The next short video I’m going to post is looking decent. If it weren’t for me feeling ill this morning then I could guarantee that I would post it later today. Currently I’m worried that I will feel much worse as more time passes.

We’ve made it to April and the weather is beautiful. Hoping you enjoy your Friday regardless of whether you think you will.

Marketing for the Soul

I remade the video I previously spoke about and hope to post it either today or tomorrow. So far the video looks great and the audio sounds crisps. It does not appear unprofessional and I’m excited to edit the material. I have also emailed one of the actors a copy of the current script and am excited to receive her feedback this afternoon.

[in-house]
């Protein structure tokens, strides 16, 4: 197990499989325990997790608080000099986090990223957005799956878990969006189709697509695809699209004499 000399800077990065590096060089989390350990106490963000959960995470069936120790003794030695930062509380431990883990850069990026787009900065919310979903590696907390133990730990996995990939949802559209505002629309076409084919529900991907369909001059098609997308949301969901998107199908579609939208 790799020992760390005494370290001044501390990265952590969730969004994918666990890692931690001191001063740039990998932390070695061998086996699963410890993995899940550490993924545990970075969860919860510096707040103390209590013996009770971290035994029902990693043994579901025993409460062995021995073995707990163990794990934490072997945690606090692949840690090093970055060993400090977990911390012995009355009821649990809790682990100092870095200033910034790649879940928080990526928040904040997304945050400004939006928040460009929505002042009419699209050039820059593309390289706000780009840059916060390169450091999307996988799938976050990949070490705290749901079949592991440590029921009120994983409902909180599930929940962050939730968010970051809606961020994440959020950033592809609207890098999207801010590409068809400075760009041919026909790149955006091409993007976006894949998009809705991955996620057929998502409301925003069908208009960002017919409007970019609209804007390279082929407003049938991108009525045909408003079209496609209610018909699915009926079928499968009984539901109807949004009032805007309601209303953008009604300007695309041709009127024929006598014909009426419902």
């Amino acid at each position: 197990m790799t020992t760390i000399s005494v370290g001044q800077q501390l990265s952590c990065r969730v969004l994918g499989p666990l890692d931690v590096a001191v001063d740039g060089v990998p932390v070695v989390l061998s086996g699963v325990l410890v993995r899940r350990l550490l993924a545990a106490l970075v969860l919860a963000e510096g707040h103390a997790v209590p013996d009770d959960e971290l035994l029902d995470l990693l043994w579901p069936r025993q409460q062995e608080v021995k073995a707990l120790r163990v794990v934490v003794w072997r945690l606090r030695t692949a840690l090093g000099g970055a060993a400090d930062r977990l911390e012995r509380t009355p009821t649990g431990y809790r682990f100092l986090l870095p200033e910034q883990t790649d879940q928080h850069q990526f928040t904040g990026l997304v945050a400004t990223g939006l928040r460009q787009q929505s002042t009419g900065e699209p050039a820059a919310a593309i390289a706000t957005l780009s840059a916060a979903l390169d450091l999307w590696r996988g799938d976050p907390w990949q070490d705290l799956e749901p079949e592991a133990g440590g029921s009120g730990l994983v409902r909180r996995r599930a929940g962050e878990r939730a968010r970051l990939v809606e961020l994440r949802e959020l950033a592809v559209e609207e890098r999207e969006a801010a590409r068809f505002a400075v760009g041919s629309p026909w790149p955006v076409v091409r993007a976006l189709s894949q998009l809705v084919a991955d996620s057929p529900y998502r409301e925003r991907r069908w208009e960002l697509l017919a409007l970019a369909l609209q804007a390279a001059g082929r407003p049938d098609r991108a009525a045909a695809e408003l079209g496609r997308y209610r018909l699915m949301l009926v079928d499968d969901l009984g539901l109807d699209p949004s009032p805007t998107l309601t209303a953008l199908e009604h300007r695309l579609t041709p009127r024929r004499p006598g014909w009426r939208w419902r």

It’s easy to become bogged down when we monitor trends in art, music, and fiction. When you involve yourself in these industries you see first hand just how much “success” and “fame” are used interchangeably. There is always a craft involved in performance and it can feel disheartening to see how much marketing plays a role. A major idea that comes to mind for me is ghost-writing – when a celebrity or musician employs another person to write their material for them without receiving the credit. The “big name” will draw the audience, the ghost writer will keep them in their seats.